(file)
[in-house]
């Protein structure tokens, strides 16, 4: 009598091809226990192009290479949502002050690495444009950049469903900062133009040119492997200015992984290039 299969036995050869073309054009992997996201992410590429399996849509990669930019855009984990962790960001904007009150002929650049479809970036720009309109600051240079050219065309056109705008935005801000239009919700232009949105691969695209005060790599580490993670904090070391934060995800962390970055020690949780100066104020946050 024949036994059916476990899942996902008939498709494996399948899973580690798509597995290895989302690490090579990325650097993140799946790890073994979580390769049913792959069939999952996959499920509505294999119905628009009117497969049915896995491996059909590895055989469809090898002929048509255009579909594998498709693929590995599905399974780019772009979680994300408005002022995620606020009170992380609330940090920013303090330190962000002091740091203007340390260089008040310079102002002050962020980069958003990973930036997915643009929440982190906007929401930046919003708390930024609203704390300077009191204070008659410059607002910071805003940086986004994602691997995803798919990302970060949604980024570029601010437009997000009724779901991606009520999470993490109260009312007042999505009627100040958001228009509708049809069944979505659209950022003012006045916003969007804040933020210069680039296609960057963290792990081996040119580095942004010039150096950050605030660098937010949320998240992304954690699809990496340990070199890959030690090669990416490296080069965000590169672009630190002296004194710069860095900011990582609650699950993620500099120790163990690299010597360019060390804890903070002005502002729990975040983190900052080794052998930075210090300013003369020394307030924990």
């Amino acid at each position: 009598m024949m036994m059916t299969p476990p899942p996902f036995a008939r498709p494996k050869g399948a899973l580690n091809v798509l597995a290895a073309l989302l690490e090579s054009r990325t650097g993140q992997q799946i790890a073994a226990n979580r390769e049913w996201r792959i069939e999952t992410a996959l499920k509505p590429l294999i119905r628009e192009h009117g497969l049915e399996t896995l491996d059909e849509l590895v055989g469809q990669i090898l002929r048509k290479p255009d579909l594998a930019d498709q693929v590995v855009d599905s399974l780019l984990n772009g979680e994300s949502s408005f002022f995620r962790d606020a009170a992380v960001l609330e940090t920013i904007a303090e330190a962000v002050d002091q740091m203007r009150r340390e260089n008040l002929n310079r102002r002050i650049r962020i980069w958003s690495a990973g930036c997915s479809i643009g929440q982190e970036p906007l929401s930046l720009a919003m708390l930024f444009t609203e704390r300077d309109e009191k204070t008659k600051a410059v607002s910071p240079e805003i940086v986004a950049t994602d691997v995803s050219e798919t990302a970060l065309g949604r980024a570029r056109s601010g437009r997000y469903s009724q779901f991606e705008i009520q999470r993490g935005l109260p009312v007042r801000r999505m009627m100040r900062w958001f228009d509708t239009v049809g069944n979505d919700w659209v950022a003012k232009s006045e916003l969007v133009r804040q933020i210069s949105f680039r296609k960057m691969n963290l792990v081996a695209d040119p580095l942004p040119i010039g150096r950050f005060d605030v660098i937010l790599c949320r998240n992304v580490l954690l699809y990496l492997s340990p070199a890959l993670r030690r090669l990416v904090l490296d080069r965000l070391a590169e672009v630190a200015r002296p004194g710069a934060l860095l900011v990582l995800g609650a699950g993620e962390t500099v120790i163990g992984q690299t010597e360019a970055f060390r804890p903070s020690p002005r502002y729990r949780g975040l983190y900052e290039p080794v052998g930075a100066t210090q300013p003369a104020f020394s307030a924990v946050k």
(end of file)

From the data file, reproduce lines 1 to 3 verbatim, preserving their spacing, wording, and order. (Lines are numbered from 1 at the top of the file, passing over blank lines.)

[in-house]
């Protein structure tokens, strides 16, 4: 009598091809226990192009290479949502002050690495444009950049469903900062133009040119492997200015992984290039 299969036995050869073309054009992997996201992410590429399996849509990669930019855009984990962790960001904007009150002929650049479809970036720009309109600051240079050219065309056109705008935005801000239009919700232009949105691969695209005060790599580490993670904090070391934060995800962390970055020690949780100066104020946050 024949036994059916476990899942996902008939498709494996399948899973580690798509597995290895989302690490090579990325650097993140799946790890073994979580390769049913792959069939999952996959499920509505294999119905628009009117497969049915896995491996059909590895055989469809090898002929048509255009579909594998498709693929590995599905399974780019772009979680994300408005002022995620606020009170992380609330940090920013303090330190962000002091740091203007340390260089008040310079102002002050962020980069958003990973930036997915643009929440982190906007929401930046919003708390930024609203704390300077009191204070008659410059607002910071805003940086986004994602691997995803798919990302970060949604980024570029601010437009997000009724779901991606009520999470993490109260009312007042999505009627100040958001228009509708049809069944979505659209950022003012006045916003969007804040933020210069680039296609960057963290792990081996040119580095942004010039150096950050605030660098937010949320998240992304954690699809990496340990070199890959030690090669990416490296080069965000590169672009630190002296004194710069860095900011990582609650699950993620500099120790163990690299010597360019060390804890903070002005502002729990975040983190900052080794052998930075210090300013003369020394307030924990």
């Amino acid at each position: 009598m024949m036994m059916t299969p476990p899942p996902f036995a008939r498709p494996k050869g399948a899973l580690n091809v798509l597995a290895a073309l989302l690490e090579s054009r990325t650097g993140q992997q799946i790890a073994a226990n979580r390769e049913w996201r792959i069939e999952t992410a996959l499920k509505p590429l294999i119905r628009e192009h009117g497969l049915e399996t896995l491996d059909e849509l590895v055989g469809q990669i090898l002929r048509k290479p255009d579909l594998a930019d498709q693929v590995v855009d599905s399974l780019l984990n772009g979680e994300s949502s408005f002022f995620r962790d606020a009170a992380v960001l609330e940090t920013i904007a303090e330190a962000v002050d002091q740091m203007r009150r340390e260089n008040l002929n310079r102002r002050i650049r962020i980069w958003s690495a990973g930036c997915s479809i643009g929440q982190e970036p906007l929401s930046l720009a919003m708390l930024f444009t609203e704390r300077d309109e009191k204070t008659k600051a410059v607002s910071p240079e805003i940086v986004a950049t994602d691997v995803s050219e798919t990302a970060l065309g949604r980024a570029r056109s601010g437009r997000y469903s009724q779901f991606e705008i009520q999470r993490g935005l109260p009312v007042r801000r999505m009627m100040r900062w958001f228009d509708t239009v049809g069944n979505d919700w659209v950022a003012k232009s006045e916003l969007v133009r804040q933020i210069s949105f680039r296609k960057m691969n963290l792990v081996a695209d040119p580095l942004p040119i010039g150096r950050f005060d605030v660098i937010l790599c949320r998240n992304v580490l954690l699809y990496l492997s340990p070199a890959l993670r030690r090669l990416v904090l490296d080069r965000l070391a590169e672009v630190a200015r002296p004194g710069a934060l860095l900011v990582l995800g609650a699950g993620e962390t500099v120790i163990g992984q690299t010597e360019a970055f060390r804890p903070s020690p002005r502002y729990r949780g975040l983190y900052e290039p080794v052998g930075a100066t210090q300013p003369a104020f020394s307030a924990v946050k």